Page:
“Data really powers everything that we do.”

Jeff Weiner

In today’s ever fast pacing globalization efforts, it has become imperative to make data publicly available and accessible to people. Data has become a fundamental unit for informed decision-making and strategic planning and policy making across the world. One can argue about the confidentiality and the privacy of data especially when it provides information about key economic parameters for a country. The debate is not how much data to make available, but more to do with the quality of data being publicly available. Data governance law can be an effective mean towards ensuring the free flow of data and its access for public good.

CODE’s Environment Data Resources

Centre for Open Data Enterprise (CODE) have extensively worked on conducting convenings and roundtables for promoting the use of open data for the public good. This also includes linking the data providers and data users through interactive means. As part of these efforts, CODE has recently launched its environment related data resource hub capturing information for over 500 various organizations, research related efforts, publications, best practices, use cases, and data portals. These have been designed on an interactive medium using the Airtable software so users have the flexibility of filtering, sorting, and grouping along with changing views and being able to download the data as CSV format.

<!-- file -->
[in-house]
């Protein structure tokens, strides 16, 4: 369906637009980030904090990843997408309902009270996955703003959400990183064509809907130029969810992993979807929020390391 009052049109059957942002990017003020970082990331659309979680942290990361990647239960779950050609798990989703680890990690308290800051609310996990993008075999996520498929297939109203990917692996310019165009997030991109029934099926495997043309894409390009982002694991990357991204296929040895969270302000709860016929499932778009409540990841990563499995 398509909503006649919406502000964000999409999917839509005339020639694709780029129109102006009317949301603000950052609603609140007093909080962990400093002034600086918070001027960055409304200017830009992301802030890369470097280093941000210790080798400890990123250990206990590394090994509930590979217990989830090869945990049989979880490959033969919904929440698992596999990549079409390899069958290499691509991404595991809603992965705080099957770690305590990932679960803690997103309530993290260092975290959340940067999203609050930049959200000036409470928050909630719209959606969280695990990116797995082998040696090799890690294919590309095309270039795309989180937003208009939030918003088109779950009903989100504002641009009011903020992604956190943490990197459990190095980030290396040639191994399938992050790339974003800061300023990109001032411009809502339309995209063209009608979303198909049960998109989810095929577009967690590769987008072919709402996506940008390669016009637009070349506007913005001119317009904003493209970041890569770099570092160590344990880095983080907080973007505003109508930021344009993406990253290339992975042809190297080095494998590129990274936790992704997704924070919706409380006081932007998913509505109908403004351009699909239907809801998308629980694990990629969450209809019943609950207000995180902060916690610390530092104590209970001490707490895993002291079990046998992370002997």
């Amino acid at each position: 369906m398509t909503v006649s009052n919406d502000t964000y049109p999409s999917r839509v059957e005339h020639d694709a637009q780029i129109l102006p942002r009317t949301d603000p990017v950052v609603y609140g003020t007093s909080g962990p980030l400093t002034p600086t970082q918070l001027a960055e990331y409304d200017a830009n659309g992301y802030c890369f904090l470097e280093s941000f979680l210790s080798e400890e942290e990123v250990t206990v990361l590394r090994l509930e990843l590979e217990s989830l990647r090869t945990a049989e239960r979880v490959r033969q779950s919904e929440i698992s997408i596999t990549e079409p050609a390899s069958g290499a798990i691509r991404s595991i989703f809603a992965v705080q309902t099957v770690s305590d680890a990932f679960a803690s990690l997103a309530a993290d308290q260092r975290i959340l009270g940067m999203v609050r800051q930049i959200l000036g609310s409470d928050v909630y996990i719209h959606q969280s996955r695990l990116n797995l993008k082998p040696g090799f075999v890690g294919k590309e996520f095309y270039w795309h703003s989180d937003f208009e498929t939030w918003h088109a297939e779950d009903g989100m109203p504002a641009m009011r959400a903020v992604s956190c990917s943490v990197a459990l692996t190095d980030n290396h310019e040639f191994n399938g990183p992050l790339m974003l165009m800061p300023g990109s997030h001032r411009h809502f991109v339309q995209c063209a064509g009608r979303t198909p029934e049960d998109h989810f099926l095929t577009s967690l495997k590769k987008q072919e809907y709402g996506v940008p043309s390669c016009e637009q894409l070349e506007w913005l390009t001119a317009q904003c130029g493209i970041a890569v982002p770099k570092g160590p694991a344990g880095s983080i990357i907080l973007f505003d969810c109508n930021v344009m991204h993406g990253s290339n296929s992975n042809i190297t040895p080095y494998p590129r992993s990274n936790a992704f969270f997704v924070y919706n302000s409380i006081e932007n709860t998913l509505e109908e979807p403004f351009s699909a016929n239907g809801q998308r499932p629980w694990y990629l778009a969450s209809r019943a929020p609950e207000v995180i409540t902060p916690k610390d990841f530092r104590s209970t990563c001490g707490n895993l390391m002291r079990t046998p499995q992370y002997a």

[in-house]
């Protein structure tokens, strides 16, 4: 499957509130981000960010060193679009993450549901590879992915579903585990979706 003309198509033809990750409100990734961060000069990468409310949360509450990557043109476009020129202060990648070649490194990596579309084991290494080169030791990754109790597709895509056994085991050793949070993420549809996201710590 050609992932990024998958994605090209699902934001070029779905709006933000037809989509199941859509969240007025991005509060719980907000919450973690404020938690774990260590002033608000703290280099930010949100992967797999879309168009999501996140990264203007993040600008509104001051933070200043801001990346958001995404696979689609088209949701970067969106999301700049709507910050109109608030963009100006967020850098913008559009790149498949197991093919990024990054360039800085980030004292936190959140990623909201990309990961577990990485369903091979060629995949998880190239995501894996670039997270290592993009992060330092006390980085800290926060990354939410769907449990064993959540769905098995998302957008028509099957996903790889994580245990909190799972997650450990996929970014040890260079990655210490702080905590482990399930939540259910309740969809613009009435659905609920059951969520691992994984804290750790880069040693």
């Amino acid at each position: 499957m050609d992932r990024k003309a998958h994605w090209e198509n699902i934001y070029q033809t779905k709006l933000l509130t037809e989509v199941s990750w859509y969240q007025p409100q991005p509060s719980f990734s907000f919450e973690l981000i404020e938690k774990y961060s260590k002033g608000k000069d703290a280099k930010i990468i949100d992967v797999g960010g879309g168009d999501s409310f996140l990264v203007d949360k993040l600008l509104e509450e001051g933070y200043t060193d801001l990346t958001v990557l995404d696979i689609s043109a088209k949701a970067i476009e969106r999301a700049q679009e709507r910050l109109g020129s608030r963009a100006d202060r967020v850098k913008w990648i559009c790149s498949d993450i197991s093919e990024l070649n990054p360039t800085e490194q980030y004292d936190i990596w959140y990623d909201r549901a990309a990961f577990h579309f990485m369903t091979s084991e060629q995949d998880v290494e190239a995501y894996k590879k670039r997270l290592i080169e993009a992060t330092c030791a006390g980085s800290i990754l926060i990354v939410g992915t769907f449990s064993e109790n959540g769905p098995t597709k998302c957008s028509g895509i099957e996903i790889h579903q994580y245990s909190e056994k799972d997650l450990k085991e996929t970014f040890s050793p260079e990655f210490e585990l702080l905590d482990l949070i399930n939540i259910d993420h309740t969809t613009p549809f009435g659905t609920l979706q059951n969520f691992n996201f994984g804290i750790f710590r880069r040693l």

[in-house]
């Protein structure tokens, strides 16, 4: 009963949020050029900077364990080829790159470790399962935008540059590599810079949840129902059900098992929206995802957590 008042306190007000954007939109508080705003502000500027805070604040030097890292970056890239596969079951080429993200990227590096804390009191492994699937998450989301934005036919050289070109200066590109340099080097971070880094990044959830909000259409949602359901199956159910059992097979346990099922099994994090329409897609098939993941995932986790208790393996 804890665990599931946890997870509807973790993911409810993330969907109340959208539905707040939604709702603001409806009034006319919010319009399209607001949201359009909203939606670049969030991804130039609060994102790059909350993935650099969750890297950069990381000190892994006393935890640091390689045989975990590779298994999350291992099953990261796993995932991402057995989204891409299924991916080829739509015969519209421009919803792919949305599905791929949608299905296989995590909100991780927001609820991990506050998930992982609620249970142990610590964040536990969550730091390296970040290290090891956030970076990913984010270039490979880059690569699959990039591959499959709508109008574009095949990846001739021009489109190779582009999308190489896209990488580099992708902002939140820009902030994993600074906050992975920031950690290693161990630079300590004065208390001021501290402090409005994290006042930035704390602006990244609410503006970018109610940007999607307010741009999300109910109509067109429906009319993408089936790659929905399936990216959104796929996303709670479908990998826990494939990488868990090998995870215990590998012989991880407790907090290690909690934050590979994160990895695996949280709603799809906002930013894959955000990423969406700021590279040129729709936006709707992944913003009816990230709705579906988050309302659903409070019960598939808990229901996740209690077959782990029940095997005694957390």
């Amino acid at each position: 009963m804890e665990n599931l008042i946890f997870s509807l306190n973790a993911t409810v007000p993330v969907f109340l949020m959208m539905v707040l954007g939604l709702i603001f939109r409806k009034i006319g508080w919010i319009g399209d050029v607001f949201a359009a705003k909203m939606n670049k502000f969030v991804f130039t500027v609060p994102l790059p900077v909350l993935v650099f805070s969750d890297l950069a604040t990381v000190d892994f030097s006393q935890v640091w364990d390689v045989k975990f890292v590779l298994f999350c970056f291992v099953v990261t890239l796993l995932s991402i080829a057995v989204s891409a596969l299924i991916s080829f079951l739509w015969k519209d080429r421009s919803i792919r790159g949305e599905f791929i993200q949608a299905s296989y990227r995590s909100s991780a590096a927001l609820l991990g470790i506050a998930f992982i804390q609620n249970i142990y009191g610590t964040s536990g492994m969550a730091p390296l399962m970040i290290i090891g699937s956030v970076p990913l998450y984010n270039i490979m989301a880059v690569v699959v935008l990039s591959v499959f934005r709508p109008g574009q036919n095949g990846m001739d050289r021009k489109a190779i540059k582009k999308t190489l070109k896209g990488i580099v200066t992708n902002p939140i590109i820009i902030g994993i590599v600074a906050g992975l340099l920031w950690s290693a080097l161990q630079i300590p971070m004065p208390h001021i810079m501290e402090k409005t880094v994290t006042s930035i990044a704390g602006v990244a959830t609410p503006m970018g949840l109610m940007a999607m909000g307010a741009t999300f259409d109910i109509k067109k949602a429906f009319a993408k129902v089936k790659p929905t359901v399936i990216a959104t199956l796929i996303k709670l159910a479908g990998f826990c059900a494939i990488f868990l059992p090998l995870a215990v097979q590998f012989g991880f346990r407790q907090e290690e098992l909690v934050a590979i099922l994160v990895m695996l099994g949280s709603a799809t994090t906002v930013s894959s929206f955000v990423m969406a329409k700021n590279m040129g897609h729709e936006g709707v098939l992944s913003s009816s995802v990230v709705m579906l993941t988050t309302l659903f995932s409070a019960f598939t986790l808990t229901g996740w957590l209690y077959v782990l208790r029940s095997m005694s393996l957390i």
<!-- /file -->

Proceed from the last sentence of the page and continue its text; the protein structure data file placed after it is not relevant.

Image Credits: CODE Website (https://www.opendataenterprise.org/

Moving from Observation to Action using Climate Data

Data in theory and data in action are two different perspectives. We need to consider the available data with aspects of application.

Defining The problem: To adapt to climate change, we need to use both global and local data – but the local data we have is not standardized or easy to use. Is it even technically feasible to standardize the data?

Why it matters: Governments around the world need to use data on local conditions, infrastructure, and capacity to develop climate solutions tailored to their constituents. However, how can data be inventoried and periodically updated meeting international standards.

The solution: A new knowledge network could help any country apply local data for climate action, by sharing strategies, resources, and tools based on derivations from international bets practices and global standards.

Because local data varies so much from country to country and even city to city, there are no universal algorithms to help analyze and advise on the best ways to prepare for rising sea levels, extreme heat, or other climate hazards.

Image Credits: CODE Website (https://www.opendataenterprise.org/

Designing a Data for Climate Action (D4CA) Network

CODE has embarked on a journey to enhance the power of open data and developing a network to help countries around the world address the climate crisis. The Network will connect government decision-makers, non-governmental organizations, and other key stakeholders to help them develop climate solutions at a national or local level. The Network will enable its partners to develop and share strategies, tools, and other resources for applying data to climate action, which may include climate mitigation, risk
assessment, disaster preparedness, and/or adaptation and resilience. These resources may include core knowledge products, learning communities, convenings, toolkits, training modules, and a centralized website.

More information and links to resources are available at: https://www.opendataenterprise.org/impacts/fighting-climate-change-with-data-risks-resilience-and-mitigation

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